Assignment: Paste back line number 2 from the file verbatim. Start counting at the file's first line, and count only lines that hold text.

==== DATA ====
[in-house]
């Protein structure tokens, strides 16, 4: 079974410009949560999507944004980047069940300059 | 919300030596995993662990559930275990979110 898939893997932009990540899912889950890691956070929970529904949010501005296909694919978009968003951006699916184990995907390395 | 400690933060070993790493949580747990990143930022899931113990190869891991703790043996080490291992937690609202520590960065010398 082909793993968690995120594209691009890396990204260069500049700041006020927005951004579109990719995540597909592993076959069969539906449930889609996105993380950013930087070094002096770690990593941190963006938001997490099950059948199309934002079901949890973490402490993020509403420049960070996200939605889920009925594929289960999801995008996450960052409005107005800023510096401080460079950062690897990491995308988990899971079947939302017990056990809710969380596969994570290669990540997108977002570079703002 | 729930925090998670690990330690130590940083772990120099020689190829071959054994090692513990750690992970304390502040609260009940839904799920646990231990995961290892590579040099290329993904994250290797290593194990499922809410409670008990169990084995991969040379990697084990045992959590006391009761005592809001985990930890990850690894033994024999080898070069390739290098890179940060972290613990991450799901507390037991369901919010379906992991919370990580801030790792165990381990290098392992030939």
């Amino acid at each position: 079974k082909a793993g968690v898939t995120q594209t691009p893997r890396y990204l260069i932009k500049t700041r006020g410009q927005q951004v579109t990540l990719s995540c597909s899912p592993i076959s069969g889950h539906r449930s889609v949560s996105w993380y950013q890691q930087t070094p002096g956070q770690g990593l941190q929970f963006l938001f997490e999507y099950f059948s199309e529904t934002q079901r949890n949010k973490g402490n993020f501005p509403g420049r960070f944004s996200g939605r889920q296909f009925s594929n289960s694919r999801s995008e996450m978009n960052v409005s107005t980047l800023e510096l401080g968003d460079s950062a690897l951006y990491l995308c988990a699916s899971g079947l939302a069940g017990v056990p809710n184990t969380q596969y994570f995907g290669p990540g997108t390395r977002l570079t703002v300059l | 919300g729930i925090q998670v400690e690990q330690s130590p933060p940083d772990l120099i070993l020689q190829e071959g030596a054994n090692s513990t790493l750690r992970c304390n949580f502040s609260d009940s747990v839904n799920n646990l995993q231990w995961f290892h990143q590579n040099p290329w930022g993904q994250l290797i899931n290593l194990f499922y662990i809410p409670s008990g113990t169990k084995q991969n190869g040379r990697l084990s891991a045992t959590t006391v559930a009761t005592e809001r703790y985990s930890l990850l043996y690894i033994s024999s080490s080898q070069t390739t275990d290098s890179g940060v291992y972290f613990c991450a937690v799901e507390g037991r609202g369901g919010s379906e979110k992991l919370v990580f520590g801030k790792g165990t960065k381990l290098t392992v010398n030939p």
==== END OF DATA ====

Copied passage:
């Protein structure tokens, strides 16, 4: 079974410009949560999507944004980047069940300059 | 919300030596995993662990559930275990979110 898939893997932009990540899912889950890691956070929970529904949010501005296909694919978009968003951006699916184990995907390395 | 400690933060070993790493949580747990990143930022899931113990190869891991703790043996080490291992937690609202520590960065010398 082909793993968690995120594209691009890396990204260069500049700041006020927005951004579109990719995540597909592993076959069969539906449930889609996105993380950013930087070094002096770690990593941190963006938001997490099950059948199309934002079901949890973490402490993020509403420049960070996200939605889920009925594929289960999801995008996450960052409005107005800023510096401080460079950062690897990491995308988990899971079947939302017990056990809710969380596969994570290669990540997108977002570079703002 | 729930925090998670690990330690130590940083772990120099020689190829071959054994090692513990750690992970304390502040609260009940839904799920646990231990995961290892590579040099290329993904994250290797290593194990499922809410409670008990169990084995991969040379990697084990045992959590006391009761005592809001985990930890990850690894033994024999080898070069390739290098890179940060972290613990991450799901507390037991369901919010379906992991919370990580801030790792165990381990290098392992030939």